Thieves Like Us (12-inch version)

Thieves Like Us grooves and is beautifully lazily euphoric in a way that I don't think any other band could achieve. Released in 1984, Thieves Like Us really highlights how New Order had developed as a band, their self production of this song is just blissful, the long, long intro is split into 3 parts, with the second synth riff starting at 1-minute, then Hooky taking over on bass just before the 2-minute mark. Eventually Bernard comes in, singing now you live your life like a shadow, in the pouring rain before pushing his range gloriously by singing

Oh it's called love

And it belongs to us

Before a short second verse where he sings;

I've lived my life in the valleys

I've lived my life in the hills

I've lived my life on alcohol

I've lived my life on pills

Thieves Like Us grooves and is beautifully lazily euphoric in a way that I don't think any other band could achieve. 

Bizarre Love Triangle (Shep Pettibone 12-inch version)

This song takes me places. When New Order play this live it makes me very, very happy. Full of loads of different synth riffs, stabs and flourishes, this is New Order at their very, very best. 

Every time I see you falling

I get down on my knees and pray

I'm waiting for that final moment

You say the words that I can't say

The 7-inch version is a rush, the 12-inch version just takes that rush and keeps it going. 


As perfect as a song can be. The original version just about holds itself together and is all the more beautiful for it. Lyrically brilliant; exceptionally poetic in the verse, then simplistic and playful at times but also full of meaning, easy to relate to.

Up, down, turn around

Please don't let me hit the ground

Tonight I think I'll walk alone

I'll find my soul as I go home

It blows my mind that this was released in 1982. Can you imagine being in your mid-late teens or early 20's when this came out! So fresh, energetic and utterly stupendous?!

You can hear the band shouting to each other when you listen to the epic 8-minute 41 second original as they tear into a groove, before dropping to all Sumner to start with the beautiful;

Oh you've got green eyes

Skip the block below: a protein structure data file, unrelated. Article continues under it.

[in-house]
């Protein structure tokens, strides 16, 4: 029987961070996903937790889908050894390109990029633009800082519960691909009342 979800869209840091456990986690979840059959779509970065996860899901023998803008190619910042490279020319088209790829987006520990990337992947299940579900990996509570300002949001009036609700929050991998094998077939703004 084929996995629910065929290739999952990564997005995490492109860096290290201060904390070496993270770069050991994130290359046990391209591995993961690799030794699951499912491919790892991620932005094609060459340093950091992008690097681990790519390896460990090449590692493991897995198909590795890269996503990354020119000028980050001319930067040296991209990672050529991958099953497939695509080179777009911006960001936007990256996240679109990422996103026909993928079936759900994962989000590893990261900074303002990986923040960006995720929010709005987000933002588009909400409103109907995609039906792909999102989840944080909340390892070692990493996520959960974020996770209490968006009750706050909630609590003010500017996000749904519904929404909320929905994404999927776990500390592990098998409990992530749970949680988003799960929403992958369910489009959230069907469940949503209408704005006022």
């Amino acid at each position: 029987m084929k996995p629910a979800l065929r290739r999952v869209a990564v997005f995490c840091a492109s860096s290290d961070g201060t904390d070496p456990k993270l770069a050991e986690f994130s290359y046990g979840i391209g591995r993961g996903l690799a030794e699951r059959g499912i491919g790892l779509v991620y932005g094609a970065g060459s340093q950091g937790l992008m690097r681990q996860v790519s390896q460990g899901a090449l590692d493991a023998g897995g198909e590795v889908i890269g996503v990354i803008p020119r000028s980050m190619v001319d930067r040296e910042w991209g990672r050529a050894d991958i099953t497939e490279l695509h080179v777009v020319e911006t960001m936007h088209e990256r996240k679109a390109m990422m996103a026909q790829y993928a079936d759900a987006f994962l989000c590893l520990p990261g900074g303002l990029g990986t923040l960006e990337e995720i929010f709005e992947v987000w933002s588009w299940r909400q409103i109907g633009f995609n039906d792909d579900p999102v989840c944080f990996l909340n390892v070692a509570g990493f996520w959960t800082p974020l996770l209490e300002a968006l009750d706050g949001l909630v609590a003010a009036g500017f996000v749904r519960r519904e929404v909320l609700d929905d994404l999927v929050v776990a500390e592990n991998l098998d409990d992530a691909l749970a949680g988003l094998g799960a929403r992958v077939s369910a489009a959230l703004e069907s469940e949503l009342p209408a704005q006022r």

Oh you've got blue eyes

Oh you've got grey eyes

And I've never met anyone quite like you before

After some stunning bass work from Peter Hook, the synth is allowed to just bubble gloriously for a little before Sumner comes in again, his voice rising with emotion.

A heaven, a gateway, a hope

Just like a feeling inside, it's no joke

Sumner's guitar is punky Chic-esque rhythm at times, then picking brilliant little riffs at others. The synth and the beats are steady, Hook meanders up and down his bass with delight.

Each way I turn, I know I'll always try

To break the circle that's been placed around me

Temptation is a top 3 all-time favourite song of mine. I originally heard a rerecorded version on Substance and on the Trainspotting soundtrack, but then I discovered the original on an Italian 1981-82 EP and the rawness just blew me away.

Monday 5 October 2020

Heart of Glass


Cover version of the month #60
The Associates cover Blondie

There is a Scottish indie club night called Simply Thrilled that has quite an active Facebook Group page. I love the chat and passion for music that is regularly displayed on the page and recently started a conversation about cover versions and someone commented on The Associates cover version of Blondie's Heart of Glass.

The Associates are a Scottish band that I have yet to fully explore. Plenty of other people have explored and fallen for them, largely thanks to singer Billy MacKenzie who had a voice and style that many admired.

However I instantly fell for their cover version of Heart of Glass. But lets start with the original. 

Written by Debbie Harry and Chris Stein, Heart of Glass appears on their seminal Parallel Lines album in 1978, eventually released as the third single from the album, reaching number 1 in the UK and USA.

The song was actually written as far back as 1975 with the working title Once I Had A Love/The Disco Song. They had tried it in various guises before Parallel Lines producer Mike Chapman asked them to play everything they had, they then teased the pop out of it.

Parallel Lines was the bands breakthrough album, spawning classic singles Hanging On The Telephone (a cover of The Nerves song), Heart Of Glass, One Way Or Another and Sunday Girl.

Heart of Glass has disco at its heart and the punk pop band experimented with new drum machines and synths to get their sound. It grooves, it shimmers and it inspires. The extended outro on the album version just brings a smile to my face and makes me want to dance.